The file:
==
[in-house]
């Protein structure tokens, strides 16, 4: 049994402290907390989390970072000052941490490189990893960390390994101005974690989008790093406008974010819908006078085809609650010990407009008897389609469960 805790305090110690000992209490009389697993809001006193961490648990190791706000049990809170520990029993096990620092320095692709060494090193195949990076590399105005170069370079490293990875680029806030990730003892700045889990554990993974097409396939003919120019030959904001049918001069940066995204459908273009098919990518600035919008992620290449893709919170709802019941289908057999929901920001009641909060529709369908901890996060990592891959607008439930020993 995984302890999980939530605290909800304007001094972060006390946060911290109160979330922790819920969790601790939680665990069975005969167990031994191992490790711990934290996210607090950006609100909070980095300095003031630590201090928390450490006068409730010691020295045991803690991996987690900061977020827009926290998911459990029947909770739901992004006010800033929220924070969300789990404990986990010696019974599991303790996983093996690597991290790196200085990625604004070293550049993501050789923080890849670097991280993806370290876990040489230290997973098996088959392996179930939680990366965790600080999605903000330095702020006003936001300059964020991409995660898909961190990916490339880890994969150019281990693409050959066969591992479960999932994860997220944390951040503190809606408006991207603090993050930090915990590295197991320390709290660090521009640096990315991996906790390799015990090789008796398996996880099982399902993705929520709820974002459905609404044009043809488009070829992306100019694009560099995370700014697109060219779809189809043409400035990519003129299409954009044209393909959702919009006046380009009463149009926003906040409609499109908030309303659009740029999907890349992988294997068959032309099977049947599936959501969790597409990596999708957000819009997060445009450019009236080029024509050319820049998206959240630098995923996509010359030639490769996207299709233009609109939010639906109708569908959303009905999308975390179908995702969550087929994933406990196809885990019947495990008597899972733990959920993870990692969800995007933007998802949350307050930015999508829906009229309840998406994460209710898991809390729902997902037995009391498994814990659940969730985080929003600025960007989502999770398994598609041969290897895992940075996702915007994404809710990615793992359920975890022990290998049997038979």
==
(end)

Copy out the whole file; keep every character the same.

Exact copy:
[in-house]
């Protein structure tokens, strides 16, 4: 049994402290907390989390970072000052941490490189990893960390390994101005974690989008790093406008974010819908006078085809609650010990407009008897389609469960 805790305090110690000992209490009389697993809001006193961490648990190791706000049990809170520990029993096990620092320095692709060494090193195949990076590399105005170069370079490293990875680029806030990730003892700045889990554990993974097409396939003919120019030959904001049918001069940066995204459908273009098919990518600035919008992620290449893709919170709802019941289908057999929901920001009641909060529709369908901890996060990592891959607008439930020993 995984302890999980939530605290909800304007001094972060006390946060911290109160979330922790819920969790601790939680665990069975005969167990031994191992490790711990934290996210607090950006609100909070980095300095003031630590201090928390450490006068409730010691020295045991803690991996987690900061977020827009926290998911459990029947909770739901992004006010800033929220924070969300789990404990986990010696019974599991303790996983093996690597991290790196200085990625604004070293550049993501050789923080890849670097991280993806370290876990040489230290997973098996088959392996179930939680990366965790600080999605903000330095702020006003936001300059964020991409995660898909961190990916490339880890994969150019281990693409050959066969591992479960999932994860997220944390951040503190809606408006991207603090993050930090915990590295197991320390709290660090521009640096990315991996906790390799015990090789008796398996996880099982399902993705929520709820974002459905609404044009043809488009070829992306100019694009560099995370700014697109060219779809189809043409400035990519003129299409954009044209393909959702919009006046380009009463149009926003906040409609499109908030309303659009740029999907890349992988294997068959032309099977049947599936959501969790597409990596999708957000819009997060445009450019009236080029024509050319820049998206959240630098995923996509010359030639490769996207299709233009609109939010639906109708569908959303009905999308975390179908995702969550087929994933406990196809885990019947495990008597899972733990959920993870990692969800995007933007998802949350307050930015999508829906009229309840998406994460209710898991809390729902997902037995009391498994814990659940969730985080929003600025960007989502999770398994598609041969290897895992940075996702915007994404809710990615793992359920975890022990290998049997038979």